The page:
Venerable vanguard of S&T chemistry to present Stoffer Lecture Oct. 8

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On October 1, 2018

Dr. William J. James at 2010 S&T reception for the dedication of Staumanis-James Hall.

Dr. William J. James, professor emeritus of chemistry, will share personal memories and compelling highlights of his 65-year academic career at Missouri S&T for the third annual Dr. James O. Stoffer Lecture.

James’ lecture, “Anecdotes from the Lifetime Experiences of a 96-year-old Emeritus Professor of Chemistry,” will be held at 4:30 p.m. Monday, Oct. 8, in Room G-3 Schrenk Hall on the S&T campus. It is free and open to the public. Following the lecture, a reception honoring James will be held in the commons area on the third floor of Schrenk Hall.

After the recruitment efforts of Dr. William Schrenk, a former Missouri S&T chemistry professor and the namesake of Schrenk Hall, James joined the chemistry and chemical engineering department at Missouri S&T in 1953 as assistant professor of chemistry. He had just completed his doctorate in chemistry and mathematics at Iowa State University.

James’ research focus is crystallography and related chemical processes and properties involved in materials research such as electrochemistry and kinetics, X-ray and neutron diffraction, electrical and magnetic properties of solids, plasma-formed thin films, and polymer coatings.

Dr. William J. James, Missouri S&T professor emeritus of chemistry.

James played a key role in the formation of S&T’s doctoral program in chemical engineering and was advisor to the first recipient of that degree. In 1961, he was awarded a Fulbright Research Fellowship to study at the University of Grenoble, France and in the Neel Laboratory of Magnetism of the Center of Nuclear Studies, under the direction of professors E.F. Bertaut and L. Néel, Nobel laureate in physics.

James helped establish Missouri S&T’s Graduate Center for Materials Research in 1964 and served as its director until 1975. That center, now known as the Materials Research Center, is housed in Straumanis-James Hall, a building that was renamed in 2010 to honor James and his colleague, Martin Straumanis, a metallurgical engineering professor who died in 1973. James and Straumanis are believed to be the first S&T researchers to receive funding from the National Science Foundation.

James was one of the first S&T faculty members to start a company, Mead Technologies, based on the research of Dr. Larry Thompson of the Bell Labs, also a student of Dr. James. He also helped establish Brewer Science. He has received numerous awards including the Thomas Jefferson Award, the Missouri Academy of Science Most Distinguished Scientist Award and the Chancellor Medal.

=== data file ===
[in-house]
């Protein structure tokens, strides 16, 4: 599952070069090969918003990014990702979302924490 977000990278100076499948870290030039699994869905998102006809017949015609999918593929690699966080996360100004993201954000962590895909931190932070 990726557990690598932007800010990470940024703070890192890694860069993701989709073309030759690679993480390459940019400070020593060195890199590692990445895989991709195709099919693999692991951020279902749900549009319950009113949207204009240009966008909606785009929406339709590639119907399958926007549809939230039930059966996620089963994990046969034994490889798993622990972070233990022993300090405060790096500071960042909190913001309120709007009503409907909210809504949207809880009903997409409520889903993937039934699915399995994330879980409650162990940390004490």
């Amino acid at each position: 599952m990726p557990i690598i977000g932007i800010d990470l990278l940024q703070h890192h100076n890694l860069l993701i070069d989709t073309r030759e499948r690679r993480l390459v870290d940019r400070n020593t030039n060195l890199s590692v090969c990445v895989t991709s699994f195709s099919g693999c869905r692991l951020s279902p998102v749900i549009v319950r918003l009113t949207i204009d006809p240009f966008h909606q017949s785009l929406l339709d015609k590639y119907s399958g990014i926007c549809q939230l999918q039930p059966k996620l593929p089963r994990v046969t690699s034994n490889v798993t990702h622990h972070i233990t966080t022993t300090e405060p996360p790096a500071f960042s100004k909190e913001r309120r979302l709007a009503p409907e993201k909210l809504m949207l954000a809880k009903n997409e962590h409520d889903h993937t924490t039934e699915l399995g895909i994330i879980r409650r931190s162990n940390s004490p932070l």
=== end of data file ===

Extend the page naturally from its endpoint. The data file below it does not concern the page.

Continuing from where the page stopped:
At 96, James continues to keep office hours in his namesake building, consulting with former students on research projects related to his crystallographic expertise.

The lecture series established by Dr. James O. Stoffer, Missouri S&T Curators’ Distinguished Professor emeritus of chemistry, provides the campus and Rolla communities an opportunity to learn from scholars and innovators in the field of polymer chemistry and related areas.

Stoffer joined S&T as assistant professor in 1963 and was instrumental to the development of S&T’s polymer chemistry program, one of the first in the United States to be accredited by the American Chemical Society. He taught organic and polymer chemistry to generations of young scholars, and was a five-time recipient of the university’s Outstanding Teacher Award and a three-time recipient of the Faculty Excellence Award.

Stoffer served as director of the university’s Materials Research Center from 1992 to 2001. He authored scholarly papers on emerging methods in polymerization. Working with the late Dr. Thomas J. O’Keefe, Curators’ Distinguished Professor emeritus of metallurgical engineering and their students, his pioneering research led to the development of the first environmentally friendly alternative to the toxic, chromium-based anti-corrosion coatings used on military aircraft and on aluminum components in the aerospace industry.

The lecture series was funded through a $50,000 gift from Stoffer. The funds are from royalties from Stoffer’s patent for the environmentally friendly chrome-free paint. S&T matched that gift with an additional $50,000 in patent royalties.

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